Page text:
Since the mid-1970s, his work has reflected his skill as a draftsman and has focused more on traditional pictorial problems rather than leading-edge improvisation.
He was raised in Cincinnati, Ohio, and studied there at the Art Academy and the University of Cincinnati from where he earned a B.F.A. in 1958. In 1959, he moved to New York City where he established a studio for the major part of his career, although he was artist-in-residence for short periods including Williams College in Massachusetts, Oberlin College in Ohio, and Cornell College in New York state.
Early in New York, he was part a spontaneous performance artist group, “Happenings,” that included Red Grooms, Allan Kaprow, and Claes Oldenburg. His pieces from that time, some with flashing lights, were part of the assemblage of events staged by those artists regardless of whether or not they had an audience.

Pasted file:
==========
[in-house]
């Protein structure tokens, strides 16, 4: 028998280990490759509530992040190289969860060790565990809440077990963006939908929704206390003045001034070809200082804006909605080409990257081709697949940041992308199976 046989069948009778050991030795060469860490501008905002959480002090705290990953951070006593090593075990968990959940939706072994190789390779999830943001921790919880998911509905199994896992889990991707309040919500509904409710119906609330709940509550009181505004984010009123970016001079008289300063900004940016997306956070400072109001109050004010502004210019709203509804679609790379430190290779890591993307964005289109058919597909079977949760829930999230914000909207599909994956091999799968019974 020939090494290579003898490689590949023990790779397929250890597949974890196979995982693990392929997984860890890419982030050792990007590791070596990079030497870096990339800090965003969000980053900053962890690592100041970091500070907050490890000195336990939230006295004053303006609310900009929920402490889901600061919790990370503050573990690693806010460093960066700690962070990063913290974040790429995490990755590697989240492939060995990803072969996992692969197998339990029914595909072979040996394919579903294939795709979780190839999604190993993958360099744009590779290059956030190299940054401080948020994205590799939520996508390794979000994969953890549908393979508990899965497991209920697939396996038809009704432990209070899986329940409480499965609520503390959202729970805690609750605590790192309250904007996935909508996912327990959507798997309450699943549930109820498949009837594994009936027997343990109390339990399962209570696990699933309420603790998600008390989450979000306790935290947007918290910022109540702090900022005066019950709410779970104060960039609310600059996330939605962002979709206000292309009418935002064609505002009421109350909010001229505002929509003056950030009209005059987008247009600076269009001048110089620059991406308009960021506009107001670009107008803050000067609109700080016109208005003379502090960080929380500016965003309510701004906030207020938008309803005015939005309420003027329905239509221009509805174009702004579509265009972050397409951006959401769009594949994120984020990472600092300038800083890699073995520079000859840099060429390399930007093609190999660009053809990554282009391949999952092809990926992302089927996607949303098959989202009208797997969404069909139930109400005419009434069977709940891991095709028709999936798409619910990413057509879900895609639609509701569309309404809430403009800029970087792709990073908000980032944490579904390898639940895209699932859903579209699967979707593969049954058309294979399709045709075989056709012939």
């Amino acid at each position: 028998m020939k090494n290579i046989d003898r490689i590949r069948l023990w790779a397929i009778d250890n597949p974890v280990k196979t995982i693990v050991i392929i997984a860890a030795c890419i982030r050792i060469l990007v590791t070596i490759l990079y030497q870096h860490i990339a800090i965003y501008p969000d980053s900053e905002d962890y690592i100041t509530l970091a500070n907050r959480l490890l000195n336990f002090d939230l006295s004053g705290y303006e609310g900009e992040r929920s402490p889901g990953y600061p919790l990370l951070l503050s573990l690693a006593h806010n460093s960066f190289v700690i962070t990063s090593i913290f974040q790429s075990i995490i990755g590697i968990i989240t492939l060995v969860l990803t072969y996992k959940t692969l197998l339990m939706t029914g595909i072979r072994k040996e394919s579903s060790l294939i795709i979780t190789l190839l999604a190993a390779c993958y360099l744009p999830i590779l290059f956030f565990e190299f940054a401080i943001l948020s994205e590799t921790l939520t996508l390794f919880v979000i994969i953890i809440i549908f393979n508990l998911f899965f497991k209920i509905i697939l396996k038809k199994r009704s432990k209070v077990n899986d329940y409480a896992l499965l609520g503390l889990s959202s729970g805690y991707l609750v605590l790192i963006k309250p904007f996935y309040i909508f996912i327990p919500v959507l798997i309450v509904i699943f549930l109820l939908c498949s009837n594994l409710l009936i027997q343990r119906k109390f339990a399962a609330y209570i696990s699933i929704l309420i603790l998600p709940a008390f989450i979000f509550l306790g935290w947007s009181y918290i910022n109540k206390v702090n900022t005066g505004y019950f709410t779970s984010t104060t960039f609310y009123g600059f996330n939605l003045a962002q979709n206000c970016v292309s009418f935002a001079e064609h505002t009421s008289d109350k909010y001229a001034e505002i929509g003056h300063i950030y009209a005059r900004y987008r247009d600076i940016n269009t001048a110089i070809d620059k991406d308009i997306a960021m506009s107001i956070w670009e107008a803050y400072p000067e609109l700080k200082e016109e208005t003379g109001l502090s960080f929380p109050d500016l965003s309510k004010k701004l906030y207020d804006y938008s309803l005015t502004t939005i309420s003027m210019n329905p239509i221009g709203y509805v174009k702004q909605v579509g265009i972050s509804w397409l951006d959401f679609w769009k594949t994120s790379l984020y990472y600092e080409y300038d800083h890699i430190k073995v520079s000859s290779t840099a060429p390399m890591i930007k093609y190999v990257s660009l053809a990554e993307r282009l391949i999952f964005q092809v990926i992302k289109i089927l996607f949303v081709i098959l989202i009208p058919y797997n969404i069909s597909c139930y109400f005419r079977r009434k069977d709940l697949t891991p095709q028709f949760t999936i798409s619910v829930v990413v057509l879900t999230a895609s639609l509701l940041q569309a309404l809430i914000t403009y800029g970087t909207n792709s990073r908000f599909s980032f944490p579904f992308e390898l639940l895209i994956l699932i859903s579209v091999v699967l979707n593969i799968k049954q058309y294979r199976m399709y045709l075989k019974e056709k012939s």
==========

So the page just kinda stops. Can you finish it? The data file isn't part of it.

In the following years, many of his canvases had big letters and objects such as hatchets and saws that suggested viewer participation.
His work is represented in most of the major art museums featuring contemporary American work including in New York the Whitney Museum of American Art, the Solomon R. Guggenheim Museum, and the Metropolitan Museum. A special exhibition of his work, “Jim Dine Walking Memory,” was held at the Cincinnati Art Museum in October, 1999 to January 2000.
ARTnews, February 1996, “Dine Unrobed”
Peter Hastings Falk (ed.), Who Was Who in American Art
Matthew Baigell, Dictionary of American Art